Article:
Minister of Interior Sar Kheng has instructed authorities at all levels to improve public services and solve problems for people in their jurisdictions, while vowing to get tough on law-breaking officials.
Speaking at the inauguration of a school building at Khnach Romeas secondary school in Battambang province’s Bavel district on May 23, Sar Kheng said he would make sure that legal action is taken against any official who commits a crime.
He said officials must have a conscience, possess knowledge and certificates, and other core values including a willingness to serve the people. They must be open-minded and place discrimination and bias aside, and they should also shower praises for a job well done to encourage better results.
“As leaders, we must not be discriminatory or try to sabotage other officials’ progress, career or achievements out of jealousy. Of course, not all officials are good. And if there are those who are bad, it is an individual case.
“I am sorry to say that some officials are not able to mind their words and have said or done something that affect the people. Such incidents happen in every country,” he said.
He vowed to seek justice for people if officials do anything that could affect the interest of the people.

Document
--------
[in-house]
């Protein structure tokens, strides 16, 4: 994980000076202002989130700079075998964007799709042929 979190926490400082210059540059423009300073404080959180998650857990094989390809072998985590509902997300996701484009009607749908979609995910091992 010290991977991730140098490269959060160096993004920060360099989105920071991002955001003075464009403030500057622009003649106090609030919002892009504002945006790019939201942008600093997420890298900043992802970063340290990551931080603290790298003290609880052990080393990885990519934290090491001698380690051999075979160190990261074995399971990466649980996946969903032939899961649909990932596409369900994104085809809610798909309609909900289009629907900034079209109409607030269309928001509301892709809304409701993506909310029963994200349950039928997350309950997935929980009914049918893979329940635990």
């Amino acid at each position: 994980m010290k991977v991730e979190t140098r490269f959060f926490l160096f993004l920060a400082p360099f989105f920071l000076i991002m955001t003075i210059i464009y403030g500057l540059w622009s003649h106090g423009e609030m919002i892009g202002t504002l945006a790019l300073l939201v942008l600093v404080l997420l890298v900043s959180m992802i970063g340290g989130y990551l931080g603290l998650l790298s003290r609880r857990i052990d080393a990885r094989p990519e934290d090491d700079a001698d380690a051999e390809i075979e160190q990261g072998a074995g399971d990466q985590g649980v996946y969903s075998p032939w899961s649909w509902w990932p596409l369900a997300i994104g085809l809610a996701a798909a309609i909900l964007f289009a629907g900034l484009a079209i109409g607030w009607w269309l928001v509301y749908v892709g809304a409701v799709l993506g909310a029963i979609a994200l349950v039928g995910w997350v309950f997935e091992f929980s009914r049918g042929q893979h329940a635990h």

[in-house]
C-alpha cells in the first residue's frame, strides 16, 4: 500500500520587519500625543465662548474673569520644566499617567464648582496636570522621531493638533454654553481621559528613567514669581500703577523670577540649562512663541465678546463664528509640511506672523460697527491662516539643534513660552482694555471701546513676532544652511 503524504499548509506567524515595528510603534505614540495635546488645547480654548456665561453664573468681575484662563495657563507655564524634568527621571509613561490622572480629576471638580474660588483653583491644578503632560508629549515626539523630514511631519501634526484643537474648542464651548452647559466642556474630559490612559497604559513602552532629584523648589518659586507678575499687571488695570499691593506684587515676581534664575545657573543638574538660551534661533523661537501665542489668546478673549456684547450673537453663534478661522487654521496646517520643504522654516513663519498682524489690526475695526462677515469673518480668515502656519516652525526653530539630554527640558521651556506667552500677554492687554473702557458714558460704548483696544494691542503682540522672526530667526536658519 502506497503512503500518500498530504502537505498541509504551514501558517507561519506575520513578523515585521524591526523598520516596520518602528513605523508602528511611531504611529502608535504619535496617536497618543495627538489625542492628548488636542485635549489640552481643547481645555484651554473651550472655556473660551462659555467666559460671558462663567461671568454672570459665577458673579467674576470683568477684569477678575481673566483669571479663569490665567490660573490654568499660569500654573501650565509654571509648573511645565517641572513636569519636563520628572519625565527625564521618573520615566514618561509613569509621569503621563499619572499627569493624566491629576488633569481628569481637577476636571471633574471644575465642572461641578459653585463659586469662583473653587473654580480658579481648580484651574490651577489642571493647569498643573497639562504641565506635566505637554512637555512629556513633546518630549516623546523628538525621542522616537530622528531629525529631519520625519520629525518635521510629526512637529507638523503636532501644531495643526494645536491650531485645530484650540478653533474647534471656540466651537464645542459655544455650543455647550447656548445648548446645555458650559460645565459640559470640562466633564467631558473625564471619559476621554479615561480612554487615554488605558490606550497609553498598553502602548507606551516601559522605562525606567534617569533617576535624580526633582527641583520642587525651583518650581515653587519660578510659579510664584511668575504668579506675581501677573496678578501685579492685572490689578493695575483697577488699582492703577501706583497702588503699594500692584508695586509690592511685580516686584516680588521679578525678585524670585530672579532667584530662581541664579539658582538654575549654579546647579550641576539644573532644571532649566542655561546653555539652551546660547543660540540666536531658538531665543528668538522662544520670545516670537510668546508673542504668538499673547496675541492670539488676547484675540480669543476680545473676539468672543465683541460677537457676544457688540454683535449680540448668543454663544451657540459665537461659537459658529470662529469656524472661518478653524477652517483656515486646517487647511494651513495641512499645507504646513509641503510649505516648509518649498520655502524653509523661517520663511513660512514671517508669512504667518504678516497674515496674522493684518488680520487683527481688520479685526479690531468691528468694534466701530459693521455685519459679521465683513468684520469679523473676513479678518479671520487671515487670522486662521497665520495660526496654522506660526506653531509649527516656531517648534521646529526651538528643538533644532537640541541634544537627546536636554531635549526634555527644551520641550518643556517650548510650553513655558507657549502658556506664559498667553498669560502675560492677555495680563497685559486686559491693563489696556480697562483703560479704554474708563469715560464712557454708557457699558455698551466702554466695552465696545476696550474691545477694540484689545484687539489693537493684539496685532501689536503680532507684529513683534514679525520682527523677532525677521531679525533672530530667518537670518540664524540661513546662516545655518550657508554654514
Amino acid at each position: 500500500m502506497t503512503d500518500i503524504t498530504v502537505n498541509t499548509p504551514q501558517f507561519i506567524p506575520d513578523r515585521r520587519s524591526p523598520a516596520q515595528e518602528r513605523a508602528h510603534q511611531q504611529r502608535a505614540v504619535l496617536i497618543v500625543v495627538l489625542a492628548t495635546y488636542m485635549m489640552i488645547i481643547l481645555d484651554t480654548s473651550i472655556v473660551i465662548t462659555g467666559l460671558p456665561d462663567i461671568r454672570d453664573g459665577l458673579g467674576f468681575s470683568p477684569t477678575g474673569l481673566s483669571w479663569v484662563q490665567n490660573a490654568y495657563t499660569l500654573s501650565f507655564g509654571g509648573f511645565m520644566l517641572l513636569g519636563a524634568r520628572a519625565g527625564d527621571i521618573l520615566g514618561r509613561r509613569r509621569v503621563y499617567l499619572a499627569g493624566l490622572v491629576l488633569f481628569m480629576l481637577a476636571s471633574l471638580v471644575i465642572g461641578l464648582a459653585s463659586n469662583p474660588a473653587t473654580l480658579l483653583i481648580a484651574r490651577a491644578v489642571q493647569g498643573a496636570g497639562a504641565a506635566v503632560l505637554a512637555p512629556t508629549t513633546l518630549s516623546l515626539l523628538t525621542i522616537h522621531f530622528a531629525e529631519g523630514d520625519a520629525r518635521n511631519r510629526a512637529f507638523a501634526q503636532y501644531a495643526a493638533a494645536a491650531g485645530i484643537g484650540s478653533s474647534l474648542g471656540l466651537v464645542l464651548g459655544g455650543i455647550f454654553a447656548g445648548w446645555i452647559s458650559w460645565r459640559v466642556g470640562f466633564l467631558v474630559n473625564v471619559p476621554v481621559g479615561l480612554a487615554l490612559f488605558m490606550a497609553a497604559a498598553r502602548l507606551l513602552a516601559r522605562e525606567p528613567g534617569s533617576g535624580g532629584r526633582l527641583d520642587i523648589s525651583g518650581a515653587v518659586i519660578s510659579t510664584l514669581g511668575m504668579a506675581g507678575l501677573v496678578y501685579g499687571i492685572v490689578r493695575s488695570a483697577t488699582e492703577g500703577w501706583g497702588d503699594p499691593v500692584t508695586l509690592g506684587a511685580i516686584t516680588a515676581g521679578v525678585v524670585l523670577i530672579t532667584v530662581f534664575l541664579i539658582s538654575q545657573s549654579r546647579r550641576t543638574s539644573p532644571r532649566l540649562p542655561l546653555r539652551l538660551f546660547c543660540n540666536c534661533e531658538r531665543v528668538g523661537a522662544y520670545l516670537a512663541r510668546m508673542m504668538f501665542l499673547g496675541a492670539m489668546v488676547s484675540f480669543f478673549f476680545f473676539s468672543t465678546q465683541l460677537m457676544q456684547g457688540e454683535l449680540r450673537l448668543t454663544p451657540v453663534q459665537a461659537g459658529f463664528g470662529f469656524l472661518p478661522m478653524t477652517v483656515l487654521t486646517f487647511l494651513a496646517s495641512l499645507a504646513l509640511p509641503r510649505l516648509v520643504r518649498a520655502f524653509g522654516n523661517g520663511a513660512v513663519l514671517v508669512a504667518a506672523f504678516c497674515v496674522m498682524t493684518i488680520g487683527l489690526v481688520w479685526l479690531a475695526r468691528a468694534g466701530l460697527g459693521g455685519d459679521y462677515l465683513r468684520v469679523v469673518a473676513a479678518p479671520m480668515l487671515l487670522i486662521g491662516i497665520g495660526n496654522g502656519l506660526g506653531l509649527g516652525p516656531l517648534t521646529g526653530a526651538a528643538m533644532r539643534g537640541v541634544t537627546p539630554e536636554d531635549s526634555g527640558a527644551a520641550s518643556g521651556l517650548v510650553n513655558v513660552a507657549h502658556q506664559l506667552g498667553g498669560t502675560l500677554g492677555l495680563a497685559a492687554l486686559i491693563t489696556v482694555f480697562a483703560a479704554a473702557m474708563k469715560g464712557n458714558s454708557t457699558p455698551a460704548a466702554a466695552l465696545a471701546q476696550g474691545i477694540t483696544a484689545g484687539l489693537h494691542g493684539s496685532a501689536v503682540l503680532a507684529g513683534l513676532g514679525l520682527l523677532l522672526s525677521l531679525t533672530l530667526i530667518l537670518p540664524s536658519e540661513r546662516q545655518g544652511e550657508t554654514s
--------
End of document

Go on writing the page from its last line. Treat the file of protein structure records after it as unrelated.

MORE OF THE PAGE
“I am responsible if any official does [anything] bad to the people [which involve] their rights and interests. If I [get to] know of such cases, I will [take the] responsibility to solve the problem and ensure justice for the people,” he said.
Sar Kheng added that the government maintains a strong position that justice is meted out on any misconduct or offence.
During the inauguration ceremony, Bavel governor Luot Saly said two offences were recorded in the district between January and April this year.
One was a criminal case and another was a misdemeanour. The district also recorded a few cases of suicide, fire and drowning.
“The district authority and armed forces will continue to serve the people in the district,” he said, while thanking donors for contributing to Bavel’s development.
Am Sam Ath, deputy director for rights group LICADHO, said Sar Kheng made a “good point” as his advice reminded officials to ensure public service to the people is effective, unbiased and without political discrimination.
“However, in reality, we still notice that the implementation
is not smooth. It is important that those who commit an offence face administrative measures or legal action. The measure ensures that authorities are held accountable,” he said.
Sam Ath added that Cambodia is a democratic country where people should receive fair and equitable public service, and in a timely manner.